If this is the first attempt at seeing a meteor shower, just check that you have the best night when the meteor shower is at its peak. The main trick is that all the meteors from that meteor shower start from the same point (the radiant). If you see a meteor/shooting star out of the corner of your eye FOLLOW IT BACK TO WHERE YOU THINK IT STARTED (this is where all the meteors will radiate out from that night). View towards that area of the sky, but have a wide view of the night sky as meteors usually start slightly away from the radiant. Things to be aware of when trying to view meteors/shooting stars:-

  • If the Moon is up - do not bother going out to view (the light from the Moon will be far brighter than most of the meteors and you will only see a few of the brightest meteors that night).

  • If you live in an area where there is a high level of light pollution, many of the fainter meteors will not show up.  

  • When a meteor shower is announced on television, the presenter often says there will be ‘fireworks’ or ‘many meteors will be seen tonight’.  The number of meteors is impossible to predict and the chances of seeing more than about one meteor every two minutes is quite slim.

Meteor showers are worth the effort to go out and see - just do not expect too much.  If you are lucky enough to witness a full meteor shower with big numbers of meteors, you will be seeing something that many astronomers have not seen and the memory will stay with you for the rest of your life -
(if you have a mobile phone with you outside, phone around and get people out to watch).


  • Turn out any lights that you can and try to get something between you and any other lights that you cannot turn out - this makes sure that everywhere is as dark as possible for you, giving you the best chance of seeing the maximum number of meteors that night.

  • Let your eyes get accustomed to the dark - trying to view faint meteors straight after coming out of a brightly lit house is almost impossible.  Let your eyes adjust to the dark for about 20 minutes before starting your viewing of the meteors.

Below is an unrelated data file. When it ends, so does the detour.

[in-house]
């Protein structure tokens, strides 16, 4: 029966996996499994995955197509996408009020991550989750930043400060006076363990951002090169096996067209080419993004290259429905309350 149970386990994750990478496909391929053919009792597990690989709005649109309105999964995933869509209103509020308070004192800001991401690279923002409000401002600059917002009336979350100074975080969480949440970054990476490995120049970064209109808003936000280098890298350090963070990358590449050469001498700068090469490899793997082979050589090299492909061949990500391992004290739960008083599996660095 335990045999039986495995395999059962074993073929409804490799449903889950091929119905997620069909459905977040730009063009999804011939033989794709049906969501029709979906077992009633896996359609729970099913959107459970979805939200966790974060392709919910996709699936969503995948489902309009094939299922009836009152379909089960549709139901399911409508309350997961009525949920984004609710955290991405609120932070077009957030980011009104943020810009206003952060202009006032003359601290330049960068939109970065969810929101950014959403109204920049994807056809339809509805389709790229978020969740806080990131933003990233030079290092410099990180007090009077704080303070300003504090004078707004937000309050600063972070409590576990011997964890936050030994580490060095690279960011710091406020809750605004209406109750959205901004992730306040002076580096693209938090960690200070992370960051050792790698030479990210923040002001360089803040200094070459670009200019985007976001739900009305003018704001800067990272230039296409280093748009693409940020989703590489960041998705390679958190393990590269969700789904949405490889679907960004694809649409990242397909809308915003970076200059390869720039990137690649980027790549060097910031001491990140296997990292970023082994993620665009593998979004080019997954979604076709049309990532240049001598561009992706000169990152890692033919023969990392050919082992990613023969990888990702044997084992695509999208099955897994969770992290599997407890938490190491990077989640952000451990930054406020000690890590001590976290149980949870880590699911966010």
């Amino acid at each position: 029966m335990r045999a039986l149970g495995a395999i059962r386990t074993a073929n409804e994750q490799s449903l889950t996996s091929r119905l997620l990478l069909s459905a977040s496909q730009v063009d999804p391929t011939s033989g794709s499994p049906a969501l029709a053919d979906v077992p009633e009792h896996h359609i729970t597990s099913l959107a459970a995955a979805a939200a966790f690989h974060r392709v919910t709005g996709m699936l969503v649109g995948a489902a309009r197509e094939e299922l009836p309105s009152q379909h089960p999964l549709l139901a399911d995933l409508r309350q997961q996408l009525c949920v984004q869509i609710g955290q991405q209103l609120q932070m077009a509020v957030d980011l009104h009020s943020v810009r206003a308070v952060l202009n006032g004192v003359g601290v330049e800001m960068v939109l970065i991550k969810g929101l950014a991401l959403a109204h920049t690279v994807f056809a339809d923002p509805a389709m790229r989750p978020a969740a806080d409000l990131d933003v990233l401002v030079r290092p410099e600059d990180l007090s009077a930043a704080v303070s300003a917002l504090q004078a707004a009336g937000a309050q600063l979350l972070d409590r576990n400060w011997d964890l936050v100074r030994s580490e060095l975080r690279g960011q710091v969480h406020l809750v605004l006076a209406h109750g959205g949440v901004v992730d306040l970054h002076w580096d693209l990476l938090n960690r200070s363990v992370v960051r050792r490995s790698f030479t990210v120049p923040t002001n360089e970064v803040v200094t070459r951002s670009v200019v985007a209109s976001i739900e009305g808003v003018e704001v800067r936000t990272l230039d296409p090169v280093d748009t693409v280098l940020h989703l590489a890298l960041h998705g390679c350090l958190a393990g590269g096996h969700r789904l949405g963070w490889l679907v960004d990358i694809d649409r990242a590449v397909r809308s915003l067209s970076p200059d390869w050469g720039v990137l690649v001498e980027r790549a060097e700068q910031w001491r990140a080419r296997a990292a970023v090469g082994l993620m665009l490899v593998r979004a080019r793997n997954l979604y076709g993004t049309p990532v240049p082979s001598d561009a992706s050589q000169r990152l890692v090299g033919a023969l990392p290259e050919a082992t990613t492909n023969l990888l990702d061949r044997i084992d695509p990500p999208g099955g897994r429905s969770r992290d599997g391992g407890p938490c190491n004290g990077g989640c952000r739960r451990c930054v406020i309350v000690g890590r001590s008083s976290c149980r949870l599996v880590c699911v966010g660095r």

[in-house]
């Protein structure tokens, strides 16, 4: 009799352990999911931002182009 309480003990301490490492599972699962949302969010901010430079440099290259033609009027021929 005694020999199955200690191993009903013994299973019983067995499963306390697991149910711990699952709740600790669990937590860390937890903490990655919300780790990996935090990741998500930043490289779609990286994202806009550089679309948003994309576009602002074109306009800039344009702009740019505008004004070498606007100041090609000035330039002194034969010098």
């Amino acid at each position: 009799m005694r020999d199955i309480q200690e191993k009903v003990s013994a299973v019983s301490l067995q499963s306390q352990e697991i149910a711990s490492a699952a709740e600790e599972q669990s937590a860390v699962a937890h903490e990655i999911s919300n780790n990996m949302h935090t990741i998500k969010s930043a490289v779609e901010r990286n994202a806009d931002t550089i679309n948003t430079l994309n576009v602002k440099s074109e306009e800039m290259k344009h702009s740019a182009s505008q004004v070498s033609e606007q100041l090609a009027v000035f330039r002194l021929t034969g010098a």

• Wrap up warm - as you are sitting still for quite a lengthy period of time, you can get cold, even viewing the Perseids in August.

  • Try lying back in a recliner chair - being comfortable is important.  Looking for meteors for an hour puts quite a strain on your neck if you are standing with your head arched back.

  • Have a blanket or waterproof cover - to keep warmer and if dew is falling, to keep you dry. 

  • Look for the radiant - this is the source of the meteors for the night.  The higher the radiant is above the horizon, the greater the number of meteors that you will see.  The reason for this is that the meteors that move down to the horizon can be seen and most meteors will be further from the hazy area low to the horizon.

  • Keep a wide view of the sky - many meteors can start well away from the point of the radiant.  If you focus just near the radiant, you will miss many of the meteors.

  • Be patient - you may go 5 to 10 minutes without seeing a meteor and then see a whole group of meteors one after another. 

  • Aim to view from midnight onwards - although you will see meteors before midnight on most of the nights close to the peak of a meteor shower, or at the peak, the best time to view meteors is after midnight.  The reason for this is that the side of the Earth where dawn is breaking is moving towards any dust left by the comet.

Chart showing the best meteor showers in a year (there are many other smaller showers)

Chart showing the best meteor showers in a year (there are many other smaller showers)

Different meteor showers have different characteristics.  Either side of the peak, up to a week in some cases, meteors are visible in smaller numbers.  You could go out on a night close to a peak time and still see a good number of meteors.  The Quadrantids is an exception.  Key points for each of the main meteor showers listed in the chart above are important to know:-

  • Quadrantids - meteors are usually seen in good numbers only a couple of hours either side of the peak.  The radiant (the point from where the meteors begin - see the image below) is above the eastern horizon from midnight onwards.  This means that viewing is best in the early morning between midnight and 04.00 on 4th January.

  • Eta Aquarids - the radiant in Aquarius only rises above the south eastern horizon at about 03.00 on 6th May.  This means that the best time to see meteors is in the period from 03.00 until dawn.

  • Perseids - the radiant in Perseus is very well placed for viewing.  By 01.00 on 13th August, Perseus is quite high up in the sky towards the north east.  Meteors can be seen once it gets dark on 12th August until it starts to get light on 13th August.

  • Orionids - the radiant in Orion is above the eastern horizon from midnight and so meteors are best seen from midnight until dawn on 22nd October.

  • Leonids - these meteor showers (when they are at their best) have provided the most spectacular meteor displays of all.  In 1833 in the USA, the skies were lit up for 4 hours with huge numbers of meteors - far too many to count.  The radiant in Leo rises at 23.00 on 17th November in the east.  Viewing of the meteors improves over the next two hours as Leo rises higher in the sky.  Meteors will be visible throughout the rest of the night.  The image shows meteors flying out in all directions from the radiant in Leo (the sickle is just visible).

Picture credit : Nigel Evans © 1999

Picture credit : Nigel Evans © 1999

  • Geminids - one of the best meteor showers of the year as there are usually good numbers of meteors every time (unlike the variations found with Leonids).  The Gemini radiant is well positioned all night.